Football fans planning to travel to Brazil for the World Cup should book their flights now, as prices are expected to rocket after next week’s group stage draw
Football fans planning to travel to Brazil for the 2014 World Cup are being advised to book their flights now, as prices are expected to rise dramatically after next week’s group stage draw.
With venues spread out over an area the size of Europe, many fans are waiting to find out the location of the games before booking their flights to Brazil to avoid unnecessary internal travel.
Currently, direct flights to Brazil during June next year start at around £1,000-£1,200 return, however after the draw on 6 December prices are expected to rise rapidly as the cheaper seats are booked up, forcing some fans to pay full fare for economy seats – around £1,800-£2,000 – and leaving others no choice but to buy business class tickets, which could be well over £3,000.
“At present we can find flights to Rio and São Paulo for around £960,” says Chris Rendell-Dunn, flights reservation supervisor for tour operator Journey Latin America. “Flights to the northeast are more expensive at present, with average flight costing around £1,200. We did notice that after Portugal qualified last week, the price on TAP [the Portuguese airline] increased by £200-£300 in the space of a few days. Our advice is to book sooner rather than later as costs are likely to keep on increasing.”
Vicky Silver, who works in flights and operations for Veloso, another tour operator specialising in Latin America, says: “It depends on the route and the date, but flight prices could be 25% higher after the draw. It’s the same for internal flights.”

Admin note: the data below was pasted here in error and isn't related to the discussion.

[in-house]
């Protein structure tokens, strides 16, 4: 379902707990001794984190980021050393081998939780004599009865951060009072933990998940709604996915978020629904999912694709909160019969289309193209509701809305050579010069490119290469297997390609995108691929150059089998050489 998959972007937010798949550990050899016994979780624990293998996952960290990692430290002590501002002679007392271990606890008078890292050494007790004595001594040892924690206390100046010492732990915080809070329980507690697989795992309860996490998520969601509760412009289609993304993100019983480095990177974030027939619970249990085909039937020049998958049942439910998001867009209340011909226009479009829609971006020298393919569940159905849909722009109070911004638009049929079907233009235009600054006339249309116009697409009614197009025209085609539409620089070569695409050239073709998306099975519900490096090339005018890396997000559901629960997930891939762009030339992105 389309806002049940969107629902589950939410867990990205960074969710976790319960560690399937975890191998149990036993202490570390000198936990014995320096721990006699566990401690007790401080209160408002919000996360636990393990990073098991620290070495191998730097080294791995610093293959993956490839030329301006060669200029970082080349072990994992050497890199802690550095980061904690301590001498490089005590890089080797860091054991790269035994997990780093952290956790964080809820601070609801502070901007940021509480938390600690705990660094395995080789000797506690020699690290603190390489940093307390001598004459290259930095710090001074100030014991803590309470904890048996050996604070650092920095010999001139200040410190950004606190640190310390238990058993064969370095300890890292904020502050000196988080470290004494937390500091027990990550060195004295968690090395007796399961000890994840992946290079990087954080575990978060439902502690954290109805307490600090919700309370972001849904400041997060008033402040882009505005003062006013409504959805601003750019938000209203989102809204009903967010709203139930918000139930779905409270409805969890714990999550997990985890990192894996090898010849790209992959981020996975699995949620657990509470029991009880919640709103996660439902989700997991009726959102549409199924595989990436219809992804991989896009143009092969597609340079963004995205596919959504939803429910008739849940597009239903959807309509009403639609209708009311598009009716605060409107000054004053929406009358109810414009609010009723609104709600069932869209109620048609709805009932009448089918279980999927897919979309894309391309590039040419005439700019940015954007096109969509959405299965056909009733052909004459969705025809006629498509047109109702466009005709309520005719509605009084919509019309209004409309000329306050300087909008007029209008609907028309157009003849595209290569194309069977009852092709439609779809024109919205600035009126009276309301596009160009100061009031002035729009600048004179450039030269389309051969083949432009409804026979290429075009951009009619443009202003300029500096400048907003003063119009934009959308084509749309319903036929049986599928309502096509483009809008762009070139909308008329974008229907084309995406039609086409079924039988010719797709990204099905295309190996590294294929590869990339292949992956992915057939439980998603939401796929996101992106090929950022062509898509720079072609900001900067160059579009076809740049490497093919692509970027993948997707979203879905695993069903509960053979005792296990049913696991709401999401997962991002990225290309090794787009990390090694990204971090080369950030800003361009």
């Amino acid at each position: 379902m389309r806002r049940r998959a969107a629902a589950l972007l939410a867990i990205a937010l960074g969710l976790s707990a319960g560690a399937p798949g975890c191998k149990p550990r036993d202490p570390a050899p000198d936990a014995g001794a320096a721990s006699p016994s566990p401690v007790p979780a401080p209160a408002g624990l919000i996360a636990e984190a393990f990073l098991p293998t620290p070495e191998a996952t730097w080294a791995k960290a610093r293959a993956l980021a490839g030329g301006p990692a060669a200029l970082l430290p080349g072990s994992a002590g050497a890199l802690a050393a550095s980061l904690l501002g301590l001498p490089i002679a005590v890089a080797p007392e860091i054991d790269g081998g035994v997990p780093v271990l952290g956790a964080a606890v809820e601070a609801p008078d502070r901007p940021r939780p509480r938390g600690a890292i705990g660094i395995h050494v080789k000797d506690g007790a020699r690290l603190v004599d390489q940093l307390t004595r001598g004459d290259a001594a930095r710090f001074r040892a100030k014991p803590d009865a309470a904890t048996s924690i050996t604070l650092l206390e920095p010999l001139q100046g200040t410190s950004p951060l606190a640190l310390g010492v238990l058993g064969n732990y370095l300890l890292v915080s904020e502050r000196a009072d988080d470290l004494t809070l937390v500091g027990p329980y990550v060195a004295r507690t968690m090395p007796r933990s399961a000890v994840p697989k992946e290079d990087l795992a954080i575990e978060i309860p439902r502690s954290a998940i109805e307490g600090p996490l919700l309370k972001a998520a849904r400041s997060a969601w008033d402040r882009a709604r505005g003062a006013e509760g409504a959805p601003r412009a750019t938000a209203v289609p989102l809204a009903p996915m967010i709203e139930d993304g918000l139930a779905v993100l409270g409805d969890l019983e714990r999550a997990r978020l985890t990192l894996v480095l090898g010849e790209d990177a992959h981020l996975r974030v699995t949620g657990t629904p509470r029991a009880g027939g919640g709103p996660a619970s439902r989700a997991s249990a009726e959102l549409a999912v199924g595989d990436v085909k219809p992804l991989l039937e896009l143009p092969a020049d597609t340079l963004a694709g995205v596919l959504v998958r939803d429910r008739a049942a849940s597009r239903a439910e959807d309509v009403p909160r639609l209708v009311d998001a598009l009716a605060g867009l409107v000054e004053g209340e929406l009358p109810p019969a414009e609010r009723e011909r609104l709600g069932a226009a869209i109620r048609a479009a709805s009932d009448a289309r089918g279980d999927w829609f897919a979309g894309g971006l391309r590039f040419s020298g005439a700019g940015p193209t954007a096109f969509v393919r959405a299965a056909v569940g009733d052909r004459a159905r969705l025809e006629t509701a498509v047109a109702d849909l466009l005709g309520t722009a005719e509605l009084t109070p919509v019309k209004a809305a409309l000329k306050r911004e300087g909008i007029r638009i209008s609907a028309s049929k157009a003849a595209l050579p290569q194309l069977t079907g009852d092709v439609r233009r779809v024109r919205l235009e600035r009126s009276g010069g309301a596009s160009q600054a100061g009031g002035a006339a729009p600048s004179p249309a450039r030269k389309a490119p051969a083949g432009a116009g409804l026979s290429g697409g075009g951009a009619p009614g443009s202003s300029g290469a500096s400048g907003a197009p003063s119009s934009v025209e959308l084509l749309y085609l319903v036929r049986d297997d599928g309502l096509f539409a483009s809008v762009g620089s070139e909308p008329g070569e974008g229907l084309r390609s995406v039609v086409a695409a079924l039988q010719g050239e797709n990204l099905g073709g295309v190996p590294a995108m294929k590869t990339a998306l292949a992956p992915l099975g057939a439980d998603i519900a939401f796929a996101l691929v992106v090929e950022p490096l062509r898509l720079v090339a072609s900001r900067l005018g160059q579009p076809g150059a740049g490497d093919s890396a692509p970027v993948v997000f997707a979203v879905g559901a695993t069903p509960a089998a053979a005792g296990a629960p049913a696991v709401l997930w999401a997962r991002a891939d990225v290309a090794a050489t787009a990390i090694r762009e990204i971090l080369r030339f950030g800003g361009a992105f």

Chris Pickard, chairman of the Latin American Travel Association (Lata), says: “So far the price of flights to Brazil has actually stayed pretty much the same for that time of year, so the tip is to buy a trans-Atlantic ticket as soon as you can. Most international airlines will only take you to Rio or Sao Paulo, so you’ll probably have to get a connecting flight anyway.”
He adds: “The only exception to this is the Portuguese carrier, TAP, who are the only ones that fly directly to the regional airports in Brazil, so flying to Lisbon first could be an option. But because Portugal are in the World Cup too, these flights are also quite busy. Every country in Europe with a major airline that flies to Brazil has qualified. But TAP have 38 or more flights a week, so they have the most flights into Brazil.”
British Airways and TAM are the only carriers that offer direct flights from the UK to Brazil, with daily flights to São Paulo from London Heathrow. Air France also offer direct flights from Paris to Rio de Janiero and Sao Paulo, and last month added a thrice-weekly flight from Charles de Gaulle airport to Brazil’s capital, Brasilia.
British Airways are expecting their flights to Rio de Janiero and São Paulo to be very busy during the World Cup but say they are currently looking at ways they may be able to increase the number of seats available. In June, lead-in fares for British Airways to Rio start from £927 return and to Sao Paulo from £963 return, including taxes.
Usually travellers in Brazil can save money by purchasing an airpass for domestic carrier TAM Airlines, which permits travel on a set number of flights with one fixed-price ticket. However, it has not yet been decided if these will be valid during the World Cup. Even if they are, there will be a very limited number of seats allocated for the deal.
The advice from Lata is for fans to also book their internal flights as soon as the group draw is announced. “There are lots of flights in Brazil every day, but it’s still worth buying in advance,” says Pickard. “There is also a very good intercity bus service – it’s very comfortable, but it may take two days to get between cities.”
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